F...ancy PHP: higher-order functions


15 April 2018

This series is a challenge: what features of the more well-regarded languages does PHP already have? What others can it emulate?

Since I've been thinking of functional programming a lot recently, let's tackle higher-order functions first.

First-class functions

We say that a language has first-class functions if you can perform the following operations:

  • assign a function to a variable
  • pass a function as an argument to another function
  • return a function from another function.

That is, first-class functions mean you can treat a function like any other kind of value.

PHP already has first-class functions. Observe:

$addOne = function ($x) { return $x + 1; };

$multiplyByTwo = function ($f, $x) { return $f($x) * 2; };

array_map($addOne, [1, 2, 3]);

Implementation details

Well, it kiiiinda has first-class functions. If you squint.

php > echo gettype($addOne);
object
php > echo get_class($addOne);
Closure
php > o_Õ;
PHP Notice:  Use of undefined constant o_Õ - assumed 'o_Õ' in php shell code on line 1

So yeah. Anonymous functions are actually objects! Because of course.

Historical notes

PHP 5.3 introduced anonymous function/closure syntax you can see in the example above. PHP 5.4 added methods to the class, which we'll come back to in future.

However, the first version of PHP with first-class functions was actually PHP 4. It added function create_function - a more constrained version of eval (oy). Nobody actually used it since it leaked memory quite badly, and it's been deprecated in PHP 7.2. Fuggetaboutit.

Originally, the term "first-class functions" comes from "functions as first-class citizens". (Much Animal Farm 🐕)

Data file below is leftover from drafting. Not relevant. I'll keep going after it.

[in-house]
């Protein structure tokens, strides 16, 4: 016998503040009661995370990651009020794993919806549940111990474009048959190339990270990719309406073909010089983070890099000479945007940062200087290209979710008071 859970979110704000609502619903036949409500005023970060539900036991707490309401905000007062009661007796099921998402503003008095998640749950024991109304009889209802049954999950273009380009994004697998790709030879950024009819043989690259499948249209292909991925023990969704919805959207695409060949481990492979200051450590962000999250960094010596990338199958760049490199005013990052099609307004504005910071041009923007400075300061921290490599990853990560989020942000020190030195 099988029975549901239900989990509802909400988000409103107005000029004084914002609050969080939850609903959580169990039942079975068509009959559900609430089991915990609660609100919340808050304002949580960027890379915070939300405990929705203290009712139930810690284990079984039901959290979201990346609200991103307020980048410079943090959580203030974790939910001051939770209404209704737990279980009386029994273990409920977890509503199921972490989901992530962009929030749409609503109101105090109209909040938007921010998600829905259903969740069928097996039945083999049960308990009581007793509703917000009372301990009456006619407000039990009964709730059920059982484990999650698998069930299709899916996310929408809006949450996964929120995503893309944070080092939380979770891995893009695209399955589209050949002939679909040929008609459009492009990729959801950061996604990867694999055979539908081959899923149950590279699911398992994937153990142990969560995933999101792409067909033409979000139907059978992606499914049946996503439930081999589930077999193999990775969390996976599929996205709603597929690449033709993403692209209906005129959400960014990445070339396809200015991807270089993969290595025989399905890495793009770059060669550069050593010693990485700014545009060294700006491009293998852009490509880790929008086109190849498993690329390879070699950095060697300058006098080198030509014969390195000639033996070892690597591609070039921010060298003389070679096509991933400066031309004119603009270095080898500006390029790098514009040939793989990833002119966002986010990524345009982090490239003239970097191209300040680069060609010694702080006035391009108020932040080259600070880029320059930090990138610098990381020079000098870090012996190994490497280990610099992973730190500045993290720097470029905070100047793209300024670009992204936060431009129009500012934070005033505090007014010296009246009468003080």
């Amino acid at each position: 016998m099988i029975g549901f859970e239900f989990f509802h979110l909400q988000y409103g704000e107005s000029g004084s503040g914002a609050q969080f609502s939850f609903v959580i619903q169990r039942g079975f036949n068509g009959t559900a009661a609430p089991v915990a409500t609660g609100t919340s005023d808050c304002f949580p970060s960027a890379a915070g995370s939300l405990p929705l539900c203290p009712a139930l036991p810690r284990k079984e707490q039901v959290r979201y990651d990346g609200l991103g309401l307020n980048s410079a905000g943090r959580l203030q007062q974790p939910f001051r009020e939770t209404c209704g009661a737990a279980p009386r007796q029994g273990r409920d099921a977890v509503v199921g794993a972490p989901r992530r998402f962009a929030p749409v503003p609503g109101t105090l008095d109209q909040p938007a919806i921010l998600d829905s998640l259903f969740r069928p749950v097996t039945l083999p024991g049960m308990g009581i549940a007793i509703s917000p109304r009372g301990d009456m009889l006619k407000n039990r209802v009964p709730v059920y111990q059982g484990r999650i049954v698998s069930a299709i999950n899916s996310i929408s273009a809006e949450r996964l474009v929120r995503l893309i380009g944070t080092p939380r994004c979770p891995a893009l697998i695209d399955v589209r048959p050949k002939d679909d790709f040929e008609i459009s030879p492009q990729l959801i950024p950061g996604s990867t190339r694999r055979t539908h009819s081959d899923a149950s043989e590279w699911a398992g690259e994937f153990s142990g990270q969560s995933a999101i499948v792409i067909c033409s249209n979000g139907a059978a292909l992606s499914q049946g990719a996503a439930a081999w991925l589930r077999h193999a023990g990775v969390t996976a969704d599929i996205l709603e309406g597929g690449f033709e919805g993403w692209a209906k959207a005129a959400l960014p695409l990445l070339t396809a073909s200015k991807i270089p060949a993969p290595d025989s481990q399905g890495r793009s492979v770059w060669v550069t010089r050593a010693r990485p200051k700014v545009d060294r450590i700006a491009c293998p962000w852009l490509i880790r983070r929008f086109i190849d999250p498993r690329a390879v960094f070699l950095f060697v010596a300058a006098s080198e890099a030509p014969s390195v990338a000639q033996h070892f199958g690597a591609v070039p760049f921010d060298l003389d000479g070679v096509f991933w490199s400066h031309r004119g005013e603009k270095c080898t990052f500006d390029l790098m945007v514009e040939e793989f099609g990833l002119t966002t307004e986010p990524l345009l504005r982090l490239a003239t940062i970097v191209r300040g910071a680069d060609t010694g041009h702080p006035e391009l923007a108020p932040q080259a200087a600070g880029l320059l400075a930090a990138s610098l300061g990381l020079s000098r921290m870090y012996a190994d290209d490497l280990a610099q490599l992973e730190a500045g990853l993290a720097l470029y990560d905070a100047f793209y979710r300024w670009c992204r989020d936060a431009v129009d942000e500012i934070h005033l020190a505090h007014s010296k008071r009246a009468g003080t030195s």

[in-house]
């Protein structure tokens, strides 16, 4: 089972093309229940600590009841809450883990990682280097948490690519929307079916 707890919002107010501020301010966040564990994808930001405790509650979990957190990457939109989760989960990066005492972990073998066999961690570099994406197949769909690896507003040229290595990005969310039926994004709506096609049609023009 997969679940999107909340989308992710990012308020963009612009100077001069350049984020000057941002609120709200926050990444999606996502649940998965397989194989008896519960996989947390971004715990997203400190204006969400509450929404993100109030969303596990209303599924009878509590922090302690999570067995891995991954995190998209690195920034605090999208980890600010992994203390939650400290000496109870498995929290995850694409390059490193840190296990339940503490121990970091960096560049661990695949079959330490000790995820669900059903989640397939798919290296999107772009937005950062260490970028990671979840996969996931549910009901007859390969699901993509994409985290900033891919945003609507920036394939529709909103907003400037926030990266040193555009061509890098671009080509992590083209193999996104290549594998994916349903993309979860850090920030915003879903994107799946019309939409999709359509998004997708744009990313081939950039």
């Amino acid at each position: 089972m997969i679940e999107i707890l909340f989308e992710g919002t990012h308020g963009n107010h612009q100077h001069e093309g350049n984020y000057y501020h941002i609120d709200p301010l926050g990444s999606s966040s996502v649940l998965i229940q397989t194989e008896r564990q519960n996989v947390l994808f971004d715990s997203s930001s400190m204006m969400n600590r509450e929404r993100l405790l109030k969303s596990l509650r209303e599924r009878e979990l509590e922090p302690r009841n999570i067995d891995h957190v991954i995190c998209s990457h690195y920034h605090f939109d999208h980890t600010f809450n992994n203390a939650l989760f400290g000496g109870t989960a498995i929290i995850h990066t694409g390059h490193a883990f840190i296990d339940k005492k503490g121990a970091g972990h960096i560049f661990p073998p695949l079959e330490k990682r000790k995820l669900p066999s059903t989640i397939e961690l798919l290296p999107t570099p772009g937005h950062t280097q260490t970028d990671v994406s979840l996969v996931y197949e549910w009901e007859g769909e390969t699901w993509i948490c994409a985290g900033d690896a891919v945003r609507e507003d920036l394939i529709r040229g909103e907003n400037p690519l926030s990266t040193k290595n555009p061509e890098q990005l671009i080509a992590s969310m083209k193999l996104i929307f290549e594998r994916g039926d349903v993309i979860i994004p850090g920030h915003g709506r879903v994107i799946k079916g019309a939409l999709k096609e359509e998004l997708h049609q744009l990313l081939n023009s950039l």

Higher-order functions

If a function takes another function as an argument, and/or returns a function, it's a higher-order function. Every other function is a first-order function. As you can see:

// higher-order function $personaliser

$personaliser = function ($template) {
    return function ($name) use ($template) {
        return str_replace(':name', $name, $template);
    };
};

// first-order function $greeter

$greeter = $personaliser('Hello, :name!');

// higher-order function array_map

$greetings = array_map($greeter, ['Alice', 'Bob', 'World']);

Built-in higher-order functions

In PHP standard library there already exist a number of useful functions that take other functions as arguments, among others:

  • array_map
  • array_reduce
  • array_filter
  • call_user_func (and its variant, call_user_func_array)

(Note that I purposefully skipped functions like usort and array_walk which modify their argument instead of returning its copy. Hint, hint.)

Type declarations

Brill. As it happens I'm a fan of applying static analysis to PHP code, so how do I indicate a function argument/return using type declarations?

Turns out all "things that can be called like a function" are typehinted callable in PHP. There are more ways to generate a callable than you would expect, some of which exist for historical reasons:

// function name, as string
is_callable('array_map');

// anonymous function
$f = function ($x) { return $x + 1; };
is_callable($f);

// array containing an object and its method name, as string
$rf = new ReflectionFunction($f);
is_callable([$rf, 'isClosure']);

// instances of classes with __invoke() magic method
class C { function __invoke() { return 0; } };
$c = new C;
is_callable($c);

// ...and you can also convert them all into Closure objects because why not
$cl = Closure::fromCallable($c);
is_callable($cl);

We could therefore rewrite the example $personaliser as:

$personaliser = function (string $template): callable {
    return function (string $name) use ($template): string {
        return str_replace(':name', $name, $template);
    };
};

"Recursive" type declarations

Q: I have an interface and one of the methods declares it will return a callable. How can I restrict it more and specify type declarations for arguments and returns of the callable?

A: The one time I wanted to do this, I hand-rolled extra checks using reflection (look at ReflectionFunctionAbstract class docs).

TLDR: you can't, PAH (PHP ain't Haskell) ¯\_(ツ)_/¯

Tags: hack php